Cops reunite 15K missing kids with families | mumbai news | Hindustan Times
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Cops reunite 15K missing kids with families

mumbai Updated: Sep 03, 2016 00:52 IST
Farhan Shaikh
Farhan Shaikh
Hindustan Times
Highlight Story

A mother in tears on meeting her child, who was missing and rescued by the police, during an event oraganised by NGO Samatol Foundation and Street Children foundation to reunite such children with their families at Thane. (Pratik Chorge/HT Photo)

In four months of Operation Muskaan, Maharashtra police have been able to rescue 15,310 missing, abducted as well as runaway children and reunite them with their families. The special initiative to trace these children was started in July last year and has been carried out four times since then.

Brijesh Singh, director general, information and publicity (DGIPR), said, “Such an operation is very vital considering the overworked police force, who are not able to take out time to search for missing persons. Our aim is to find children, who have run away from home, those who are abducted or those who have gone missing and reunite them with their families.”

Operation Muskaan took off under the orders of Union home ministry following a writ petition filed by Kailash Satyarthi’s organization ‘Bachpan Bachao Andolan’ at the Supreme Court that raised the question of children’s safety and their rights.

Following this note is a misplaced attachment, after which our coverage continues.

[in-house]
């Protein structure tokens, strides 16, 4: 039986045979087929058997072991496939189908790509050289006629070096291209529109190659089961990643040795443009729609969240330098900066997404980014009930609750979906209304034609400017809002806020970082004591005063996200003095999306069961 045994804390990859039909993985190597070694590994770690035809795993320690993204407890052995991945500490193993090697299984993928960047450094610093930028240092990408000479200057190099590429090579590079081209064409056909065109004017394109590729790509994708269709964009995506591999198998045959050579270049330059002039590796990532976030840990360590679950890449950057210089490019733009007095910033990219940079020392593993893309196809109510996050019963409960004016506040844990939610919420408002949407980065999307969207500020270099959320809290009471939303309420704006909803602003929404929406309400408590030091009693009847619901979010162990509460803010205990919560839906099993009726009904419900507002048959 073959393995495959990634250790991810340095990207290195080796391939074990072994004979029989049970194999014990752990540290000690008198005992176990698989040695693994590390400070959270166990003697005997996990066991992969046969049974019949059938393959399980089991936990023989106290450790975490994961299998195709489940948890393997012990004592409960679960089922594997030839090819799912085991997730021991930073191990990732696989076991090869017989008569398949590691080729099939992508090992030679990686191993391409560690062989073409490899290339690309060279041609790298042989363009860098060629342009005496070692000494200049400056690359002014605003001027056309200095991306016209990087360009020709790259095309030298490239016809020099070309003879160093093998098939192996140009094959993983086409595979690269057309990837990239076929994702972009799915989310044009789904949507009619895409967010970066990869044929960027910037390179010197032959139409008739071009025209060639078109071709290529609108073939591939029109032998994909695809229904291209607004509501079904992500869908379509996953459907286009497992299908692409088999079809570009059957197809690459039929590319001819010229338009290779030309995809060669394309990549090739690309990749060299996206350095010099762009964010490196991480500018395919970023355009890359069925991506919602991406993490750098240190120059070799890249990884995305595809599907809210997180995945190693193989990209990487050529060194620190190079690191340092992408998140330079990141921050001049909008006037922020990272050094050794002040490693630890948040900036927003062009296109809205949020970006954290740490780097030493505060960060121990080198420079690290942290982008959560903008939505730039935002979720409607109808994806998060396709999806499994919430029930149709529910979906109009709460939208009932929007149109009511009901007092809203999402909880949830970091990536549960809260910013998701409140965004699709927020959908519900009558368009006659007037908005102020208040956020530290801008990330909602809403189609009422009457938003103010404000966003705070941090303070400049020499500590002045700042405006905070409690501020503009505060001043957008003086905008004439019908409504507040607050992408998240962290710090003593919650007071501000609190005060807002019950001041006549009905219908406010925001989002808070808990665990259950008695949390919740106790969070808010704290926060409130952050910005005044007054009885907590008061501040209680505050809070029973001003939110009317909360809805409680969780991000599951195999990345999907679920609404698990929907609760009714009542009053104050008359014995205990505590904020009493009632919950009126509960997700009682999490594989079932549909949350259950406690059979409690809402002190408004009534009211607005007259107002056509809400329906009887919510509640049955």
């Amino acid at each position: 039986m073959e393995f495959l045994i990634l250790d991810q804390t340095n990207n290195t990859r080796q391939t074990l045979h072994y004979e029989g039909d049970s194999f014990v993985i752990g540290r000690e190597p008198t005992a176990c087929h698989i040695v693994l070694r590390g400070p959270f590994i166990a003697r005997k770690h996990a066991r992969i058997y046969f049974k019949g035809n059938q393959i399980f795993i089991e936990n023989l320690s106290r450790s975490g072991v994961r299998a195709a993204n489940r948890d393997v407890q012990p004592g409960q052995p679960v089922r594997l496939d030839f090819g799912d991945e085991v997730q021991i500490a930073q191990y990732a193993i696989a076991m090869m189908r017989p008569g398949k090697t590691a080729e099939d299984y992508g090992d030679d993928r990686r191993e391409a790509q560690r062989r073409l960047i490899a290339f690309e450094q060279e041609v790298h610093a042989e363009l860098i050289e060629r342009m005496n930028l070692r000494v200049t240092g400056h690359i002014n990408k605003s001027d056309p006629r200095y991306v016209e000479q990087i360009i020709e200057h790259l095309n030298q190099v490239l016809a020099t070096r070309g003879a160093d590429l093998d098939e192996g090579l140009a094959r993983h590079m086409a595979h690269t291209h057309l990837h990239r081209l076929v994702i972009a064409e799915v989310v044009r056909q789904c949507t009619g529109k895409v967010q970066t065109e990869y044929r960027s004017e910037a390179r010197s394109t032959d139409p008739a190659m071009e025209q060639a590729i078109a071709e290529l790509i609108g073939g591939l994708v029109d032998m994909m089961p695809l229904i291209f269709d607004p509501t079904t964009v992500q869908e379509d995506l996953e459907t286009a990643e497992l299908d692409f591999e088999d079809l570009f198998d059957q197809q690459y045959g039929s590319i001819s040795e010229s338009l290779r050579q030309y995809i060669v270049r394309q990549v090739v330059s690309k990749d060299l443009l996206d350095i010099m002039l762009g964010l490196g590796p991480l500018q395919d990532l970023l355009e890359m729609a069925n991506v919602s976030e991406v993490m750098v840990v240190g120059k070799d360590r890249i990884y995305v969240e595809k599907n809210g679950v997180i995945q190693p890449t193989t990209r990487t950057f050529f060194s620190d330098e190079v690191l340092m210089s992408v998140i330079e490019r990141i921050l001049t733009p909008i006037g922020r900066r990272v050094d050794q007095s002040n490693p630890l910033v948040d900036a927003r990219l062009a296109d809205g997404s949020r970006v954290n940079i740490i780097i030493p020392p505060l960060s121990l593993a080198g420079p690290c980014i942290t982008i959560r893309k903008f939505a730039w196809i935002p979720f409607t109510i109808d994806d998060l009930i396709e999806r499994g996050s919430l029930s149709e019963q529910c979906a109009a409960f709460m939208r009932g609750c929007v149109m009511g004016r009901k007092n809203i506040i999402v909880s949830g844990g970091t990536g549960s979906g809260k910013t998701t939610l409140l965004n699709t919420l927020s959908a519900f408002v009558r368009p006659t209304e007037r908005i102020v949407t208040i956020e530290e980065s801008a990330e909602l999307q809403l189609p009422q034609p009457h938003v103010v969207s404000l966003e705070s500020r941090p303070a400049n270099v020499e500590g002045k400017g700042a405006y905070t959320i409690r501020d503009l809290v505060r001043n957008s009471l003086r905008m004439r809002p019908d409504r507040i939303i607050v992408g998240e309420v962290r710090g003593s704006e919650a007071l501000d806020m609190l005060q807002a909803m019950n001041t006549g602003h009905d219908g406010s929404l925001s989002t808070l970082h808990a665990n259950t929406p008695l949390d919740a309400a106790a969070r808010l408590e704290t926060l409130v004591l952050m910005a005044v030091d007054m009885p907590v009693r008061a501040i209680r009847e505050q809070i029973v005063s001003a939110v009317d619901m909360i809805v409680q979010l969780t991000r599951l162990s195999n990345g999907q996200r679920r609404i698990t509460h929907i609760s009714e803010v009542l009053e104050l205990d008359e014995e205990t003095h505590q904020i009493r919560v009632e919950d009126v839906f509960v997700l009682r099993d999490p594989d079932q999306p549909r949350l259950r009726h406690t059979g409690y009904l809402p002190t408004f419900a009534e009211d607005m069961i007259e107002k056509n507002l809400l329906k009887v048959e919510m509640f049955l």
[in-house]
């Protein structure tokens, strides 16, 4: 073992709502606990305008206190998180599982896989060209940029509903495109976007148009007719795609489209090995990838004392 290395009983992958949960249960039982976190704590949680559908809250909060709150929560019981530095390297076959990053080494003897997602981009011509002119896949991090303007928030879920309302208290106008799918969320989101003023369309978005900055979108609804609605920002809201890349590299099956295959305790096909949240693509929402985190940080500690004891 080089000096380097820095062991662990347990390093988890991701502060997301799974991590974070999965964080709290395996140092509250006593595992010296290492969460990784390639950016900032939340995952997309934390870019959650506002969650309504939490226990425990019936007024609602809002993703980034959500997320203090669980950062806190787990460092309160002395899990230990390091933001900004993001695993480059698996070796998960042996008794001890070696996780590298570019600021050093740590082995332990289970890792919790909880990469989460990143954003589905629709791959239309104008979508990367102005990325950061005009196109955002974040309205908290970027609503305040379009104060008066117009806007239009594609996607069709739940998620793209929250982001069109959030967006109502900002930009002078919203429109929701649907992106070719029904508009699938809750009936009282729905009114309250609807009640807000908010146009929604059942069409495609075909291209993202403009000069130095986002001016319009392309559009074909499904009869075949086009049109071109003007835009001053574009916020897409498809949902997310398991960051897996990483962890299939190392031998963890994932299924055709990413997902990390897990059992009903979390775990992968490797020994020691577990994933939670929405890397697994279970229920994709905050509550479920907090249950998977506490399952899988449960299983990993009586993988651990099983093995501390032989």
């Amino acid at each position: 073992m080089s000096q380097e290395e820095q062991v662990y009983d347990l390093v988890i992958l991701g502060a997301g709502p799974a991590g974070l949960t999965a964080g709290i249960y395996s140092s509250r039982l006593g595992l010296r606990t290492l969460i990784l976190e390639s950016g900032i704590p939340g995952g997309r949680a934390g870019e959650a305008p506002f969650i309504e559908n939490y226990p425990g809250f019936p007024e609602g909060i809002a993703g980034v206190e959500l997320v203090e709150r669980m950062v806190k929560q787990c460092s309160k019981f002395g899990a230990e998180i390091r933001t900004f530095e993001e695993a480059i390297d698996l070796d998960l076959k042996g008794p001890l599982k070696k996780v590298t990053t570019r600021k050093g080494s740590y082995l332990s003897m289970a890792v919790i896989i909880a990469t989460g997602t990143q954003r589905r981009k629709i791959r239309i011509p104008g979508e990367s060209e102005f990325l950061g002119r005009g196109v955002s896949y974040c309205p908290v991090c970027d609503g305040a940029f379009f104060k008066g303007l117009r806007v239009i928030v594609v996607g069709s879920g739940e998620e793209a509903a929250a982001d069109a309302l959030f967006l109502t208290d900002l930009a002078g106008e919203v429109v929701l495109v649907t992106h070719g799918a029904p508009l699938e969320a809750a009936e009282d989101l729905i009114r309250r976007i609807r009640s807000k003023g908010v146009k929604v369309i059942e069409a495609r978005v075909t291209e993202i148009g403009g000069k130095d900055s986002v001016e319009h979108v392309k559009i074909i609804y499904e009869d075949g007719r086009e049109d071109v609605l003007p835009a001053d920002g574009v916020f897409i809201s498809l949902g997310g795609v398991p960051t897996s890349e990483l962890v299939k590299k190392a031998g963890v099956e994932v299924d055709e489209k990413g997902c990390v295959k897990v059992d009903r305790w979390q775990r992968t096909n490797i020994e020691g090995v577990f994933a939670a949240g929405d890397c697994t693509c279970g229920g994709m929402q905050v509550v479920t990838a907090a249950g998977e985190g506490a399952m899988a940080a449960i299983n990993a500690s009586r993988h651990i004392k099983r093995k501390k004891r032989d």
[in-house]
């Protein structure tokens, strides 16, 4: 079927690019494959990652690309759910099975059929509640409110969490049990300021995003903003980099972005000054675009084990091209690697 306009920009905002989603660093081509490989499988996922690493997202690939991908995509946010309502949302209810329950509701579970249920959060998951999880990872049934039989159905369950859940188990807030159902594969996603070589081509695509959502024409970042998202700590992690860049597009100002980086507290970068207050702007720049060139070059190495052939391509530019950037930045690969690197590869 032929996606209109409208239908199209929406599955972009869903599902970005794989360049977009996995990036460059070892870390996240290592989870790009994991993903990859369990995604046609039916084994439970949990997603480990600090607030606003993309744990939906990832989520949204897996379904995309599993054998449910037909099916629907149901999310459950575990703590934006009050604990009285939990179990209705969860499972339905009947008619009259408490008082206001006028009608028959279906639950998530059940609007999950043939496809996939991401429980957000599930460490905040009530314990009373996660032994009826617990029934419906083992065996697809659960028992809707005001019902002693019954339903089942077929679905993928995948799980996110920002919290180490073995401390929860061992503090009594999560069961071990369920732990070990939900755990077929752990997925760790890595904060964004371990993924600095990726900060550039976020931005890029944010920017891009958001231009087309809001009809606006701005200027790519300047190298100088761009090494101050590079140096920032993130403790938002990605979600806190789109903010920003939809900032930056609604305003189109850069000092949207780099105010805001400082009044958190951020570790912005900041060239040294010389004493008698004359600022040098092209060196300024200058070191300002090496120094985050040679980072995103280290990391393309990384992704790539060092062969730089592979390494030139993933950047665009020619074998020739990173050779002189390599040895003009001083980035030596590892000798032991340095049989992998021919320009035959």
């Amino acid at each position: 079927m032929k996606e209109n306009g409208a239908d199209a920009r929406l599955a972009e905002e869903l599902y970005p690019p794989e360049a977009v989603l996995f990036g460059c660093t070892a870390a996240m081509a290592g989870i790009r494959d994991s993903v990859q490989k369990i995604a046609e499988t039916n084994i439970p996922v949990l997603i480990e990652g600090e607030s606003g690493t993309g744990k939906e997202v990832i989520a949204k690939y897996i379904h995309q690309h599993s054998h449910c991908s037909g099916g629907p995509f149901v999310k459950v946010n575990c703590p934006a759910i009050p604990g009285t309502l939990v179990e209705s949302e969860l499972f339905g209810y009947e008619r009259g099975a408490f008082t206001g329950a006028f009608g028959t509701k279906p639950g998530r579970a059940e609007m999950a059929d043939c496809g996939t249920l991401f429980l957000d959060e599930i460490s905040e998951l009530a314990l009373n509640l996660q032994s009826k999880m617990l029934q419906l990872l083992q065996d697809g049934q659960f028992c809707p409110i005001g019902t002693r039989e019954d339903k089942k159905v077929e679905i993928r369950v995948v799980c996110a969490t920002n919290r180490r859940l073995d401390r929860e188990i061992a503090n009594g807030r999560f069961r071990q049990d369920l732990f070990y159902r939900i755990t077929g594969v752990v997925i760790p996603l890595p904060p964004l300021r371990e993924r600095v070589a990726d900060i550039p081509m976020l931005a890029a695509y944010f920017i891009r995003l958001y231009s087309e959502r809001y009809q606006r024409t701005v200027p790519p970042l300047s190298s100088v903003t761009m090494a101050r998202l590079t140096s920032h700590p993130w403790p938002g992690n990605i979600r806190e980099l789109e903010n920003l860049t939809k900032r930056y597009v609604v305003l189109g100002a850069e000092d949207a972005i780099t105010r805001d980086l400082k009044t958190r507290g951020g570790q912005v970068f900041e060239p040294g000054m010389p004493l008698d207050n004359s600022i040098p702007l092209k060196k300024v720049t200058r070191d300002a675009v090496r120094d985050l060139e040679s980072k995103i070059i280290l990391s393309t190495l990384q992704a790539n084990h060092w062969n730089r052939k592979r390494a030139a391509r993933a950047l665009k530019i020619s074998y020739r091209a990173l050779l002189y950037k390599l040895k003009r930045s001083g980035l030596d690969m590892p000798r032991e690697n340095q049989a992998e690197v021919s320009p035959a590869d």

Under the special operation, the Maharashtra police have joined hands with the Railway Protection Force (RPF) to trace missing children. During their first campaign in July 2015, 4,296 children were found. The 46 units under Operation Muskaan again got on the streets in January, April and June this year where a total of 11,014 children were found.

The units under the special initiative work along with the Anti-human Trafficking Unit. Officials said several children are forced into child labour too and the teams work to find such children.

Apart from looking for children who are reported missing, the units also concentrate on finding children who are begging on the streets, working at shops or collecting scraps and many such menial jobs. After finding the child, the officials then try to trace their families and reunite them with their parents.

“We look at railway stations, bus stops, religious places, hotels, dhabas and workshops to find children. These children are then photographed to collect their data and then investigation to locate their families begins,” said an officer working with the unit.